The mall struggled when Target left, but managed subdivided the massive Target location, which now houses a Planet Fitness, Value Village, and a trampoline park. The Safeway grocery chain occupying the second anchor was recently bought out by FreshCo.

I remember working Christmas gift wrap tables there back in the mid to late 90’s when the mall was relatively busy. It was never my favourite local mall, though it was the only one in town with a fountain. The fountain was removed sometime in the aughts, which always made me really sad for some reason. “Modern Ruins” features the mall, renamed “Sahali Summit Mall” in an abandoned state with the two anchor stores intact.

Image of a fountain with a caption from the short story, MODERN RUINS: "You cant hide. I will find you. I will hurt you. I will kill you."

It was a lot of fun playing with reality. Most of my stories take place in Kamloops and I do make an attempt to keep things accurate. With “Modern Ruins”, however, I had to set the story before Target closed its Canadian stores. The story mentions the Rolling Acres Mall (demolished in 2017) and its rebirth via Amazon (in 2019), so I confess that I played with the timelines a little.

Why? Because I set the damn story during Valentine’s Day, and without Target the protagonist wouldn’t have anywhere else to get his wife a card.

Image of an empty mall parking lot with an excerpt from the short story, MODERN RUINS: "Ink to card, he writes what feels like a last testament."

You wanna Read?

I wrote this story in just over a week and I’m really excited about it. Of course I had to make it Valentine’s Day-themed but there’s no real romance or cheese. This year I’m really trying to integrate more touches of horror to my work and “Modern Ruins” definitely caters to a includes a bit of horror within a literary bent.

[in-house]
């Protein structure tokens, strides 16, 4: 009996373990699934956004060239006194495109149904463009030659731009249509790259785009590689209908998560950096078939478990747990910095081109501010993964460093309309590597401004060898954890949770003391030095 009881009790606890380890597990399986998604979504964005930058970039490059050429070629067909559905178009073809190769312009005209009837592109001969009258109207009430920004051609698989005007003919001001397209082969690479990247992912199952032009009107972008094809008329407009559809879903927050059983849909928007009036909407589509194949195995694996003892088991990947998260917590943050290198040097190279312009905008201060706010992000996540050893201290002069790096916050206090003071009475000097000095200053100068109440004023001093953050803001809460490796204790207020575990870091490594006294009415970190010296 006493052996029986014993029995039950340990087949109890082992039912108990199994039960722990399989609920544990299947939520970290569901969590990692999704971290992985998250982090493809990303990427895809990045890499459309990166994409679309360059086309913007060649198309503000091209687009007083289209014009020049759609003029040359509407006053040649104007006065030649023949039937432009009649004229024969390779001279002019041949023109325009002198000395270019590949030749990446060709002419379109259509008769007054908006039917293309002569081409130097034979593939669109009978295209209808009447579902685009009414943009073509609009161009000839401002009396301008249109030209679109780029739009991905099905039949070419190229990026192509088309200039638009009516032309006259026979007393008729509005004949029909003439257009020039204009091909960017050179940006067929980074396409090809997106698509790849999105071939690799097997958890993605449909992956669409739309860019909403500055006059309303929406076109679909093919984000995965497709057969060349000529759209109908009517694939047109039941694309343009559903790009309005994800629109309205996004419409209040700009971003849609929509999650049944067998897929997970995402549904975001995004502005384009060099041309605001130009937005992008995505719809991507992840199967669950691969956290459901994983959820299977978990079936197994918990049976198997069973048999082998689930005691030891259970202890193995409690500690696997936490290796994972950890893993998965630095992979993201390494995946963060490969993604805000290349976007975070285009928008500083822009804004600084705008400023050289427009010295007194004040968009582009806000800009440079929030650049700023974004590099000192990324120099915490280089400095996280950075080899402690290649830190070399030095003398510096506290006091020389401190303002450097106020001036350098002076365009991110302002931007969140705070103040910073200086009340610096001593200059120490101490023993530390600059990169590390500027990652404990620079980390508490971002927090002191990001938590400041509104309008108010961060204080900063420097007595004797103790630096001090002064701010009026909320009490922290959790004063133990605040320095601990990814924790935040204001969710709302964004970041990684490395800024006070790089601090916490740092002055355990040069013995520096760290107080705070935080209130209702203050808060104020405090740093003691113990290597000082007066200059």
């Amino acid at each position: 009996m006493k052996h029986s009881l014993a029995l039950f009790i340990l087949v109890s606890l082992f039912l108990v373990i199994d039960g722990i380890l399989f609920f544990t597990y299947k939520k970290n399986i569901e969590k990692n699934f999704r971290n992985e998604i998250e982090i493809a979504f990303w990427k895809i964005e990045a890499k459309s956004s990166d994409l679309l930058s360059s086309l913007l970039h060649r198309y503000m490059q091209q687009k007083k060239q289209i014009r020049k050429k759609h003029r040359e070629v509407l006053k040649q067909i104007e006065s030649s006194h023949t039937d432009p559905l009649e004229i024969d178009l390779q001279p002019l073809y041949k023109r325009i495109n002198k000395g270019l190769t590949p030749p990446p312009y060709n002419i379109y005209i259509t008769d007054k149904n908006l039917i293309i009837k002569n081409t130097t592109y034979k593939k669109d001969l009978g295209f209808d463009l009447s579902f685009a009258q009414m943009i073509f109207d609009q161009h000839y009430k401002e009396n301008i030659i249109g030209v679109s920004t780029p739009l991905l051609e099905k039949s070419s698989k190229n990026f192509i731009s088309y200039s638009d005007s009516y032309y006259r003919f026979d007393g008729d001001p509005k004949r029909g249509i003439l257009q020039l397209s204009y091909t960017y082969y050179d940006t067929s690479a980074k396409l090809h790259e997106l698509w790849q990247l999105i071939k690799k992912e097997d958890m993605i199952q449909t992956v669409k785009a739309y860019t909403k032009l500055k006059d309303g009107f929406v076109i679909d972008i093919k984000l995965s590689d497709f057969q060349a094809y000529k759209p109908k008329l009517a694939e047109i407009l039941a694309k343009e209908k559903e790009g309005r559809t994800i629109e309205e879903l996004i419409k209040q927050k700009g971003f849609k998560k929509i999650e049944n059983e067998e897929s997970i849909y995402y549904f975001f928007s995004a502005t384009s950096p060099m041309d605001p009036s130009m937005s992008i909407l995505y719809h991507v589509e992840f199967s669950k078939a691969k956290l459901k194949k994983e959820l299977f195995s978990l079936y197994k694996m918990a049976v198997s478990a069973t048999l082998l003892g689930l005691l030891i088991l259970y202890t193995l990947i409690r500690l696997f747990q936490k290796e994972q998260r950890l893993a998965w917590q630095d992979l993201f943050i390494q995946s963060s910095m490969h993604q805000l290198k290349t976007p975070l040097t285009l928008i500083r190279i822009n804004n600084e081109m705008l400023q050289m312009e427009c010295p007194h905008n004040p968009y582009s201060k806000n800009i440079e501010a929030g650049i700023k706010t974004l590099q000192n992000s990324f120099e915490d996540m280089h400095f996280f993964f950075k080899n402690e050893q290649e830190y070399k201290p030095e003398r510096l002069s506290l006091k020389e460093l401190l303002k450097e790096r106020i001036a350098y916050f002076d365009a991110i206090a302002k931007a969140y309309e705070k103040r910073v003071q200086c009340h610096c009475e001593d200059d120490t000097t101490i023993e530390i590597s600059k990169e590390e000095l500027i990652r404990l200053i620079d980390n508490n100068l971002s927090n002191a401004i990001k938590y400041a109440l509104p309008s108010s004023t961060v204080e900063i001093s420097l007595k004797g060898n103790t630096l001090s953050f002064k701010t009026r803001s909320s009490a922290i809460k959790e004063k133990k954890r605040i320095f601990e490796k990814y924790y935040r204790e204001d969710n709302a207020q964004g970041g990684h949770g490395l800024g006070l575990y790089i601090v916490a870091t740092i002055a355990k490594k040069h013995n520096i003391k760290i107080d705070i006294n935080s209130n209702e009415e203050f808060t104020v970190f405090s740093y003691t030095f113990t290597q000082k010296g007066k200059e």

You can access “Modern Ruins” on February 1st via my Patreon at the $5 short story tier. (My first exclusive story, “Hostages” is already available!) I’ll be writing a story a month for the entirety of 2020. I’m thankful for those who’ve supported me already and I hope you’ll consider joining if you haven’t already.

Many writers have successfully managed to earn a a side or full income through Patreon and I hope to do the same. My goal at this point is to earn enough money to cut my full-time job down to part time. By doing so, it’ll be easier for me to juggle raising my kid with my writing.

“Making it” as a writer is a lofty goal. It warms my heart when people tell me that my work has moved them. I love getting comments and emails. If you love my work and want to read what I’m putting my heart into this year, please consider joining. At $5 bucks a month, it’d be like you treating me to a Starbucks Americano and also getting my daughter a cake pop.

A little bit goes a long way.

Lastly, I want to thank Emily and Jeff for being my first two Patrons who joined immediately after my Patreon launched. Your support is immensely appreciated and means the world to me. I really hope you enjoyed “Hostages” because I’ve got a lot more where that story came from.